Artificial Roses

June 23, 2021

Artificial Roses

Matthew Frazer


Shall I compare thee to a summer’s day?
Thou art more lovely and more temperate:
Rough winds do shake the darling buds of May,
And summer’s lease hath all too short a date;
A winter’s day, when beams of sun are few,
And skies are grey with clouds intemperate,
Is to thy beauty somehow sordid grown.
Her lovely-lovely eye is quite shut up,
Like windows pale before a sunny shower.
The earth that’s cold and moist, like to my mistress,
When once that she unbrac’d, her lovely jewel,
Grows as both ugly and uncourtly.
Poor soul, the center of my motley host,
See, now they request thy sovereign presence;
The din of merry hearts hath brought me thus
To greet thee, thou unsoil’d and saint-like beauty.[1]


Poetry is the pinnacle of verbal expression. It allows us to convey the full spectrum of emotion in the starkest and subtlest of ways. Even the most reluctant student of English literature will recognise above the opening lines from one of William Shakespeare’s most famous sonnets discussing beauty. Those who thrived a little more in that class may also realise that after the first quatrain this sonnet wanders off from Shakespeare’s original text.[2]

No, dear reader, I haven’t forsaken my training in engineering and science to try my hand at becoming the next Big Thing in poetry (perish the thought). The majority of the above poem was written by an artificial intelligence. Specifically, the AI known as Generative Pre-trained Transformer 3 (GPT-3) created by OpenAI.[3] The AI was given as a writing prompt the first four lines of Shakespeare’s Sonnet 18, the prompt given by Gwern Branwen who has published many such experiments on the web for all to read.[4]

GPT-3 doesn’t just do poetry, it can manage all sorts of genres— factual reports, humorous screenplays,[5] interactive interviews,[6] persuasive op-ed pieces[7] and even computer code.[8] How? It has not been ‘programmed’ in the traditional sense, but rather ‘trained’ by ingesting a large amount of the public internet including, but not limited to, the entirety of Wikipedia. The ‘brain’ of GPT-3 has internalised its learning in 175 billion internal parameters. It then uses that corpus of knowledge to synthesise entirely new material.

In short, it learns by reading, and produces coherent creative texts derived from what it has previously read. Kind of like you and me. (Editor take note—your humble author may soon be redundant.) What is the beauty of a poem constructed by an automaton? Is it meaningless mimicry? Or profound perception? Would it matter if the author was somebody named Gerald instead of GPT-3? What’s in a name? That which we call a rose by any other name would smell as sweet, surely? GPT-3 is a mind manufactured in our own image. The fact that an intelligence born from our own teachings is able to appeal to our innate sensibilities so keenly should not ultimately surprise us. The greater discussion lies around what trajectory these developments will take us on. We taught computers to play chess. They got better, until eventually they could beat all human Grand Masters. Other games fell in turn to domination by AI. The above sonnet may not be one for the ages, but it does show some sparks of creativity and it is conceivable that one day soon even the best human poets will be unable to compete. Aristotle stated ‘the chief forms of beauty are order and symmetry and definiteness, which the mathematical sciences demonstrate in a special degree’,[9] and so perhaps the reliably consistent logic of an apparatus of silicon and copper is not as far detached from beauty as our squishy, emotional chemical-computer brains may believe.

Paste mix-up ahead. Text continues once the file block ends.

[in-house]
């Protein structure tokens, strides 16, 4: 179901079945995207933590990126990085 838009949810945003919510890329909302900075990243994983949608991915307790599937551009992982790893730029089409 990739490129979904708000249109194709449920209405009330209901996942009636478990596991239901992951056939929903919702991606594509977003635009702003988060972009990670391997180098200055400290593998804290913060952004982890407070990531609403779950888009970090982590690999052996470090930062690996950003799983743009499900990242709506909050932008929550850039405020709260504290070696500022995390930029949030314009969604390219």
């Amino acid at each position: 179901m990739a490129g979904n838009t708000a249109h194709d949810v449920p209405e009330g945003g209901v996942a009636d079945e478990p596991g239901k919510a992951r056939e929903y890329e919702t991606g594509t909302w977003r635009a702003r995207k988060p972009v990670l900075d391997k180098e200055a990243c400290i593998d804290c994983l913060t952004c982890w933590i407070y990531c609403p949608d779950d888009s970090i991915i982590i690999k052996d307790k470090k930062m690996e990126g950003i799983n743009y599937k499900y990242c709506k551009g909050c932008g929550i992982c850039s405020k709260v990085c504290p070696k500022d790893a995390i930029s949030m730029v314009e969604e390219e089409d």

Should we be worried? Cautious, perhaps. Steve Jobs, in 1990, famously described computers as ‘bicycles of the mind’.[10] They enable humans as tool-builders to take our innate abilities to far extremes. Like a bicycle, a ladder or a telescope, AI may enable us to move faster, reach higher and see more clearly by amplifying our innate cognitive abilities.

God was the original Creative, and he created us in his image. And that creativity has led us to make many beautiful things. But terrible mistakes are made when the source of all beauty is forgotten. ‘Train up a child in the way he should go, even when he is old he will not depart from it.’ (Proverbs 22:6). Artificial Intelligence will learn from us like children do, so our responsibility to be good parental role models has never been greater.


Matthew Frazer graduated from UNSW in Engineering and Science. After a time programming machines, he switched to the more challenging task of programming teenagers, and now teaches high school mathematics and computing in Tamworth.



[1] (All URLs accessed January 2021) See for information regarding copyright of works created by GPT-3 such as this one.




[5] is-good-for-comedy-or-reddit-eats-larry-page-alive/


[7] commentisfree/2020/sep/08/robot-wrote-this-article-gpt-3

[8] 3-code-generator-app-building/


[10] watch?v=KmuP8gsgWb8

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